Dean Humbucker Pickups
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For electric guitarists who prefer a fat, round tone with zero hum, the humbucker reigns supreme - in fact, it's been that way ever since it was created by Seth Lover of Gibson in 1955. Today's line of humbuckers is a lot more extensive than it was 50 years ago, and this catalog has more than enough options to prove it. From Gibson '57 Classic Humbuckers to Seymour Duncan Hot Rodded Sets and even EMG signature models from Zakk Wylde, you've just hit the mother lode when it comes to humbucker pickups.
If you're new to the guitar, you might be wondering what the difference is between humbuckers and single-coil. Before the humbucker was developed, there were only single-coil pickups, (essentially, magnetics) which contained wire that was wrapped around a series of magnetic poles. No matter which company manufactured single-coil pickups, they all faced the same issue: unwanted frequencies and hums. The creation of the humbucker solved this dilemma; by pairing two pickups together, they cancelled each other out and the hum was eliminated (ie: bucked). Another upside to the humbucker's design was that they produced more output, which is why so many guitarists who favor a heavily distorted sound use them. Of course, every guitarist has their preferences when it comes to pickups: some only use single-coils or humbuckers exclusively, while others prefer their axe to have both single-coils and humbuckers (which can be combined for creating any number of cool guitar tones).
To better understand which humbucker pickups are right for you, you'll need to know how each humbucker design will influence your guitar sound. In this section, you'll find both active and passive pickups. If you're a metal guitarist, your best bet is to go with an active pickup because they have a higher output. Need some suggestions? Try the EMG-KFK Kerry King 81/85 Humbucker Set or Seymour Duncan Livewire Dave Mustaine Active Pickup Set.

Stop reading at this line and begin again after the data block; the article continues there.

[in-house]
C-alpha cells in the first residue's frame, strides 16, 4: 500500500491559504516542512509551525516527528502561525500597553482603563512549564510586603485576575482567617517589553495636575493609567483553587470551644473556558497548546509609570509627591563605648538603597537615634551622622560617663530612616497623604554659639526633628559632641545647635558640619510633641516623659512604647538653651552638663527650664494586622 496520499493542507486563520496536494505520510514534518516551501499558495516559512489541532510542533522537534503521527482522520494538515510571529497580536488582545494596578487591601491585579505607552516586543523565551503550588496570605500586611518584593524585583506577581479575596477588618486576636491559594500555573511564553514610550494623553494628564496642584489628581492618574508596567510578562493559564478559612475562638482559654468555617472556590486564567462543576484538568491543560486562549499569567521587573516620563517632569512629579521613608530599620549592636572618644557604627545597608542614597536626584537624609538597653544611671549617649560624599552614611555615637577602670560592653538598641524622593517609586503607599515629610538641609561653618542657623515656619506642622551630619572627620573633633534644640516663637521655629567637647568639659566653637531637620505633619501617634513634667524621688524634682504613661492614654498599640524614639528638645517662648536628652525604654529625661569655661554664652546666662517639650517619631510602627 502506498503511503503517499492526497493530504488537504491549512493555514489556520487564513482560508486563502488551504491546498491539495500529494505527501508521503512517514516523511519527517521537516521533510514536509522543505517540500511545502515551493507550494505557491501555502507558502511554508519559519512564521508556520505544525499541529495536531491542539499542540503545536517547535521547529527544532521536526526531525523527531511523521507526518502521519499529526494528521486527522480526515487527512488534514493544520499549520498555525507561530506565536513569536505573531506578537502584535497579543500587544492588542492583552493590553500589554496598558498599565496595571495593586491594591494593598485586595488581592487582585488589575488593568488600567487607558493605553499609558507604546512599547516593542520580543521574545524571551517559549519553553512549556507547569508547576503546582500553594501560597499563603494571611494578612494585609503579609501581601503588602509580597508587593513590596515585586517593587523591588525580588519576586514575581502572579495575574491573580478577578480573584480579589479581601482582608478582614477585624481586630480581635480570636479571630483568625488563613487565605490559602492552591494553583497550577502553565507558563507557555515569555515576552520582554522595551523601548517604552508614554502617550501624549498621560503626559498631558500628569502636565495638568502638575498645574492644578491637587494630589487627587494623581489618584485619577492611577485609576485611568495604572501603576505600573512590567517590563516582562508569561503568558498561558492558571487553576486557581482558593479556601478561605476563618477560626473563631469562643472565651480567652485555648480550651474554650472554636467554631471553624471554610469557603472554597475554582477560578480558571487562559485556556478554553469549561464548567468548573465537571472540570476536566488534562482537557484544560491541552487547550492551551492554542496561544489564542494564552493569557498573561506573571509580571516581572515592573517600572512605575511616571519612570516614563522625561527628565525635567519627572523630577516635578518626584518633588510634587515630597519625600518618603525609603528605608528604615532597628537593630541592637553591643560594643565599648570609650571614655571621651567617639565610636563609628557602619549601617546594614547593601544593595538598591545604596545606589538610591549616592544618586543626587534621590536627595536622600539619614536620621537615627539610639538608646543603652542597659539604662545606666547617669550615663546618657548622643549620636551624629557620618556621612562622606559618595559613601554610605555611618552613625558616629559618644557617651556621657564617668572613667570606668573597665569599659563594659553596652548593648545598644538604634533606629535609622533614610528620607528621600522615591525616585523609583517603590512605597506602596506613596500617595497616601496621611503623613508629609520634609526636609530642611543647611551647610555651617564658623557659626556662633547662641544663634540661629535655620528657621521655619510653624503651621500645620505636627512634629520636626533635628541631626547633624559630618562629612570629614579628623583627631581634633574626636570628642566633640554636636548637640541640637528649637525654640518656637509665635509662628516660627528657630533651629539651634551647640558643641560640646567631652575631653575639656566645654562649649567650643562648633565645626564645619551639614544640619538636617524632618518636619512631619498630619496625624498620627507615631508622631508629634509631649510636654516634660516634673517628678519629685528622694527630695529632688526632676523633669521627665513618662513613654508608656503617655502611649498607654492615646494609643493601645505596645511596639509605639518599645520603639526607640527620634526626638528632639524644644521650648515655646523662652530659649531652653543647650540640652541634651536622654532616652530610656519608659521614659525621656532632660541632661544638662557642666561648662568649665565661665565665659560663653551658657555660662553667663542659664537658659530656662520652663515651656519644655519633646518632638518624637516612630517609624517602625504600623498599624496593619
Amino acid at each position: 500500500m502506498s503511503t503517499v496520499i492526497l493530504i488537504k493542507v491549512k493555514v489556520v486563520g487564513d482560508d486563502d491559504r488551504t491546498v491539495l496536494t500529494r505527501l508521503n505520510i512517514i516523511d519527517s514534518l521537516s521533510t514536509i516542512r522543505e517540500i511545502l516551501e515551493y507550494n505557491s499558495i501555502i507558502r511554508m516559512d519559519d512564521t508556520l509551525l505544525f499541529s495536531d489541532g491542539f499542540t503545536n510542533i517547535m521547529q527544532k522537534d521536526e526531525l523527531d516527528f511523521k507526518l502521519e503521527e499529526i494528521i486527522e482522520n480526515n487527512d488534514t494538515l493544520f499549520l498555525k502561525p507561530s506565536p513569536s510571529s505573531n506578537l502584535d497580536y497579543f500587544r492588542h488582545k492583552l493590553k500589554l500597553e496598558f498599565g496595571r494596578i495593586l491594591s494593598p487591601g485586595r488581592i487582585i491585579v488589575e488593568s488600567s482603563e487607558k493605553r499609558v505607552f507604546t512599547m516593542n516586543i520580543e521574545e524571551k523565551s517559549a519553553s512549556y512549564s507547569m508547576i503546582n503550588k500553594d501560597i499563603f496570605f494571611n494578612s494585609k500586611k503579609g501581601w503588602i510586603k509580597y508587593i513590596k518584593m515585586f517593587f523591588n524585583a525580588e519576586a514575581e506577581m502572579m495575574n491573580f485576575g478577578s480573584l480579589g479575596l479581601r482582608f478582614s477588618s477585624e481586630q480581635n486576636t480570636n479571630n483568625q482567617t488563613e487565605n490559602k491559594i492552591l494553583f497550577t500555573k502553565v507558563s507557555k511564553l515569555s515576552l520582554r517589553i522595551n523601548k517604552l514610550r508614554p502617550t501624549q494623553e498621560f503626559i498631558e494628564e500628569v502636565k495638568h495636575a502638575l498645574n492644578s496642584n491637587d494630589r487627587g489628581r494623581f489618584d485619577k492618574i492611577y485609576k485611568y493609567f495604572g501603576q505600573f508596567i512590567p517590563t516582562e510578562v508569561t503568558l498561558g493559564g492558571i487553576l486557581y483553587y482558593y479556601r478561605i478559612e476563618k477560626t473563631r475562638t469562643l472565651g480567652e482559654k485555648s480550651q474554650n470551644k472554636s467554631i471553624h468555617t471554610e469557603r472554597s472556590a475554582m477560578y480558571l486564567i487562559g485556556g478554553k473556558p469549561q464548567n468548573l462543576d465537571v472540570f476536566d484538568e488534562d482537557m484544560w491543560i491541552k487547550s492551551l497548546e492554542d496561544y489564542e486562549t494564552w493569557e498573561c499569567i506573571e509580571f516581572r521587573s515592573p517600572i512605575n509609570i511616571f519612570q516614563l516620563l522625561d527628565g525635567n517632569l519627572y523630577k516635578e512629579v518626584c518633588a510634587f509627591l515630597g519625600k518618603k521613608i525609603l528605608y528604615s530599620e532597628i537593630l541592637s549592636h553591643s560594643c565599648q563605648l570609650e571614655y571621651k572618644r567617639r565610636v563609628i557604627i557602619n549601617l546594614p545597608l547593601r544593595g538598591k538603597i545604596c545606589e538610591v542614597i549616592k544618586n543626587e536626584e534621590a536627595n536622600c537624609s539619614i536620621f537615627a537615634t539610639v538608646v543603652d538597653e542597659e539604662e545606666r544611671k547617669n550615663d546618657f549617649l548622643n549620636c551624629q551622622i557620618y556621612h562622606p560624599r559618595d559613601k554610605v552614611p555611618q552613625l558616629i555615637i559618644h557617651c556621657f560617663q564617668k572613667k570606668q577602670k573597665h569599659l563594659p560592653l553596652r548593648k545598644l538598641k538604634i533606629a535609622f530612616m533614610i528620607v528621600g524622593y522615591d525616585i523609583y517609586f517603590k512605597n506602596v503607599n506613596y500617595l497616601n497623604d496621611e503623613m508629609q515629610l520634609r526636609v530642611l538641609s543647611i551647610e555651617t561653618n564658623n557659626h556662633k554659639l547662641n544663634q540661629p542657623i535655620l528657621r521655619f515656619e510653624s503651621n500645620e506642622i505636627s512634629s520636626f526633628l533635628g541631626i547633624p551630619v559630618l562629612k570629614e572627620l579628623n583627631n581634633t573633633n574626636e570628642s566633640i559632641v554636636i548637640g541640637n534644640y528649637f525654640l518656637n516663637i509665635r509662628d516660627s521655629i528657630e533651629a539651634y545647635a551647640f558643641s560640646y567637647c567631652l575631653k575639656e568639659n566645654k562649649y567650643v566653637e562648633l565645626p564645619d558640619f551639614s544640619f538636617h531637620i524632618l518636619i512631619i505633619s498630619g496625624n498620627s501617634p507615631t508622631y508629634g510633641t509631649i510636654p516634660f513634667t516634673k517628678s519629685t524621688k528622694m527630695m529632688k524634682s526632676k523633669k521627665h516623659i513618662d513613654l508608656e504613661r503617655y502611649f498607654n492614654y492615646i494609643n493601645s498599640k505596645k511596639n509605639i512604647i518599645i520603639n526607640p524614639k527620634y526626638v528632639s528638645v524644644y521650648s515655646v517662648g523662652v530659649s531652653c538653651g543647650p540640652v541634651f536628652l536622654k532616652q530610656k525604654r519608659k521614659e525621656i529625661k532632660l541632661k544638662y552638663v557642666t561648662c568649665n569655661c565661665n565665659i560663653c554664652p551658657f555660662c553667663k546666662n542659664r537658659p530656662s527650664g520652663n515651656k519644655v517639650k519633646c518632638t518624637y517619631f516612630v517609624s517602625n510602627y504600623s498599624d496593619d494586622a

While active pickups deliver a very balanced sound no matter how soft or hard you play, passive pickups respond to your playing technique. If you want a more versatile sound and play a variety of genres like jazz, blues or early rock, passive pickups are for you. There are many best-selling passive pickup options here, including the DiMarzio DP155 Tone Zone Humbucker Pickup and the Gibson 498T Alnico Humbucker, amongst others.
There are so many humbucker pickups that deserve a closer look, you'll definitely want to spend time here. Swiping out your current pickups for a set of new humbuckers is an excellent way to upgrade your axe and get the tone you've always dreamed of. Just remember that when you're ready to make the change, practically every humbucker pickup you can imagine is waiting in these pages.